AbbVie Launches Multiple Myeloma Research Partnership


AbbVie and the International Myeloma Foundation will explore the outcomes of patients with multiple myeloma who have a specific genetic mutation.

AbbVie recently announced the launch of a collaboration with the International Myeloma Foundation (IMF) to conduct a retrospective review to improve the understanding of multiple myeloma (MM) to inform new treatment options, according to a press release.

"There are significant knowledge gaps about multiple myeloma, and among these gaps is the role of genetic mutations in response to treatment, and the related outcomes for patients," said Brian GM Durie, MD, IMF chairman. "This study has the potential to provide valuable real-world evidence that can help advance care for patients, and we are proud to join forces with AbbVie to further advance efforts in research and education in multiple myeloma."

The aim of the new partnership is to determine the overall survival of patients with MM who have a t(11;14) translocation. This mutation is present in up to 24% of FISH-tested cases of MM, according to the release.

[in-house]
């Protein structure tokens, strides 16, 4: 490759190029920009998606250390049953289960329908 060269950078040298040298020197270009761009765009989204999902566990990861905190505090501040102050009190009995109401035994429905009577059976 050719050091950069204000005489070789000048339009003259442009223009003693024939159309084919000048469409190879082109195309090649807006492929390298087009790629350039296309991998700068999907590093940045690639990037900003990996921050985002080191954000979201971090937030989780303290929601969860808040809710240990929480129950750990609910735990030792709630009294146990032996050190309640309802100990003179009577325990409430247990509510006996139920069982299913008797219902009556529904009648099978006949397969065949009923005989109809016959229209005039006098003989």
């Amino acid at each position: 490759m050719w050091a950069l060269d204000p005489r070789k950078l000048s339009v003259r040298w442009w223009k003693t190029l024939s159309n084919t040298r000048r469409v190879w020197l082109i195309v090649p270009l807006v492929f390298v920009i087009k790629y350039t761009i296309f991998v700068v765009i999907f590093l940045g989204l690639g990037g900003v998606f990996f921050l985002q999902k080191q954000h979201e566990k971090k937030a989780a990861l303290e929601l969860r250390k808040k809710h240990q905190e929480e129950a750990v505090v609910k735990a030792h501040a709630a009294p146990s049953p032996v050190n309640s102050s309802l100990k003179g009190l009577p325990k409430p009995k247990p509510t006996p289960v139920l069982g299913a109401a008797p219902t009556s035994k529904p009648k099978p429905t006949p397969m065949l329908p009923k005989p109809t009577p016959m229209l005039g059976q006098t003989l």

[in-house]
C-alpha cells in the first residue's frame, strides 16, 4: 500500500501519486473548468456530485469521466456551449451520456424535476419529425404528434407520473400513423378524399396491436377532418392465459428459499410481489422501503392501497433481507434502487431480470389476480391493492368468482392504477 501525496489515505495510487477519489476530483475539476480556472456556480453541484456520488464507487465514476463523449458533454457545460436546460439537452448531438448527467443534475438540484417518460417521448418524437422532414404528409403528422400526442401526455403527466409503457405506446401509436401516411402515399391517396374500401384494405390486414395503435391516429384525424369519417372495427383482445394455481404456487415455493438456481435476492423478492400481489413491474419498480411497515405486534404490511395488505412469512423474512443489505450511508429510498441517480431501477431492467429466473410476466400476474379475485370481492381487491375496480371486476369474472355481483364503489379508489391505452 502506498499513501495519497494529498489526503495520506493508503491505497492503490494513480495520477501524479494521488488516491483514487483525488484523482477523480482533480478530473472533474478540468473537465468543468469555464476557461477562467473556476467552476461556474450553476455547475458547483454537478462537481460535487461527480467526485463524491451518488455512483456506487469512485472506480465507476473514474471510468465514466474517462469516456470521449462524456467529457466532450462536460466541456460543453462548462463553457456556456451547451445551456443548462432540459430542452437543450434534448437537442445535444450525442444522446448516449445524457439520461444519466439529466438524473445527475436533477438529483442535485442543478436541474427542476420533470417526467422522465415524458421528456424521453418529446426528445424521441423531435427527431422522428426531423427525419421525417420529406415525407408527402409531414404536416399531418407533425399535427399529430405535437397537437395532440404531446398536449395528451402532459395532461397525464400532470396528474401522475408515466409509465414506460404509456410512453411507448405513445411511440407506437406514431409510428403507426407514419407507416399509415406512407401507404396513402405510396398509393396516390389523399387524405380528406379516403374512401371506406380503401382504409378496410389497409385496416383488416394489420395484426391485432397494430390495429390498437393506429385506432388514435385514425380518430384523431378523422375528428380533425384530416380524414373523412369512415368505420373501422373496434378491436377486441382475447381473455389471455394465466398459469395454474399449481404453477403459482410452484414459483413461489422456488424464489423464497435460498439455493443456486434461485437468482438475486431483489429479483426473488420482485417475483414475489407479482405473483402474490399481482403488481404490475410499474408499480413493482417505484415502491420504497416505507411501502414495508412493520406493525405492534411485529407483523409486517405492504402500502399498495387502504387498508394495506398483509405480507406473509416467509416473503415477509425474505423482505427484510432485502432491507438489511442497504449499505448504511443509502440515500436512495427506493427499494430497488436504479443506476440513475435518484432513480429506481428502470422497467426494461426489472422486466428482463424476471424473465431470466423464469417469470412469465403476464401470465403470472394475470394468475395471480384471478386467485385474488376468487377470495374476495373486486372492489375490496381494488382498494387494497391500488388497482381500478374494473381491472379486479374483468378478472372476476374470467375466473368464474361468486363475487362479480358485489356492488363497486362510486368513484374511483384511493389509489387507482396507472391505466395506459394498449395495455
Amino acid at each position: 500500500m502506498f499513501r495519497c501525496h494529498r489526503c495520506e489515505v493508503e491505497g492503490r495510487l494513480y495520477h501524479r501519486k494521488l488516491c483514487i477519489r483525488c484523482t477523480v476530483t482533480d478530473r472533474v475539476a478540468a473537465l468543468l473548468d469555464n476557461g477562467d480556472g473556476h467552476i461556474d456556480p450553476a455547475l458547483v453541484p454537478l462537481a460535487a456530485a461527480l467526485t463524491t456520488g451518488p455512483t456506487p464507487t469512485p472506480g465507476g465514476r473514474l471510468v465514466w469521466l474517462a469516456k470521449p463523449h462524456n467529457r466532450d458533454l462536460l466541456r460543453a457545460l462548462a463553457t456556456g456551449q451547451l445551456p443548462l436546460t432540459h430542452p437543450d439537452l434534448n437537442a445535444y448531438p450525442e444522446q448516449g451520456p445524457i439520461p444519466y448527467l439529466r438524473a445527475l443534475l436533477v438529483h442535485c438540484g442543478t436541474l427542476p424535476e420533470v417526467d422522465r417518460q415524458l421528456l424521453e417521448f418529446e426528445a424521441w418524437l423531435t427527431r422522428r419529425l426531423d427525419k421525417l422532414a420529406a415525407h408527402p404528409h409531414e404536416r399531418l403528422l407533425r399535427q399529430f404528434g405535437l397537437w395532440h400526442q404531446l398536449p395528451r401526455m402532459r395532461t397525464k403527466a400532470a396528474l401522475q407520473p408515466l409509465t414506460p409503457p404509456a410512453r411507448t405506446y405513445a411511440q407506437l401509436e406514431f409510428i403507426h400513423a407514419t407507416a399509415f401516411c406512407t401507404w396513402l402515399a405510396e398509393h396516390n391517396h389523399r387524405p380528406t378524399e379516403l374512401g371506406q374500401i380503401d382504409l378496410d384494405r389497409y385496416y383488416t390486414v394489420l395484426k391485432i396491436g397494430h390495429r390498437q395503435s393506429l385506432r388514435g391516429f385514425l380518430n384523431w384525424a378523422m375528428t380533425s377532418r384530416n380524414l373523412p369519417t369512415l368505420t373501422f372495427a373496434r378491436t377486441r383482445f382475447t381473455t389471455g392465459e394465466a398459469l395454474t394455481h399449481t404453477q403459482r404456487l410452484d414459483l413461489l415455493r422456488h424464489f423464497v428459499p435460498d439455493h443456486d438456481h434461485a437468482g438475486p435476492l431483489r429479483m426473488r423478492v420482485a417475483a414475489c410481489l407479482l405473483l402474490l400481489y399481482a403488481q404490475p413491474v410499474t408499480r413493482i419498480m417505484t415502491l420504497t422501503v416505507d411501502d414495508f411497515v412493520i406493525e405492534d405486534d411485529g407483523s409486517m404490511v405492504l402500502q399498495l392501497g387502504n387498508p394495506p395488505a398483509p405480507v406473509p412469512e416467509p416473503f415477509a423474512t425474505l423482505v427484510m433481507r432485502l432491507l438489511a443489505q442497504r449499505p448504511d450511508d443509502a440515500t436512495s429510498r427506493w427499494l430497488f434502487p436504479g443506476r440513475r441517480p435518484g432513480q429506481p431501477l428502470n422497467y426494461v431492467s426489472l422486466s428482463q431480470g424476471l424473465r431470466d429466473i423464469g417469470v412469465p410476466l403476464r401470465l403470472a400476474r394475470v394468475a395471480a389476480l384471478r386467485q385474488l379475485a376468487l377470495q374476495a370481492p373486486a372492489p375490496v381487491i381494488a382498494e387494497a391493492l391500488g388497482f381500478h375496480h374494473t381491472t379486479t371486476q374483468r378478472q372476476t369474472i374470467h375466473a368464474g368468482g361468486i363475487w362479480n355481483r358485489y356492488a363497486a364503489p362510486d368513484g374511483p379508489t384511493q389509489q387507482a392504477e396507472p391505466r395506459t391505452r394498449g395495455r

In the new study, IMF researchers will review and characterize the outcomes of 1500 patients with the t(11;14) translocation. Secondary objectives include response rates, progression-free survival, time to progression, time to next therapy, duration of response, and overall survival (OS), according to the release.

Additionally, the study will also investigate prognostic factors of OS for patients with the t(11;14) translocation and identify other genetic mutations harbored by this patient population, according to AbbVie.

Globally, more than 86,000 patients are diagnosed with MM each year, with survival ranging from 29 months to 62 months. Much is still unknown about this blood cancer, which highlights the need for new research.

Related Coverage: Future of Immunotherapy for Multiple Myeloma in Question

"The partnership with the International Myeloma Foundation underscores our commitment to meaningfully advance the understanding of blood cancers and continue identifying scientific approaches that have the potential to improve care for patients with multiple myeloma," said Neil Gallagher, MD, PhD, vice president and head, global oncology development, AbbVie. "We look forward to the findings and to continue strengthening our ongoing research efforts to provide transformative therapies for patients with multiple myeloma and other blood cancers."

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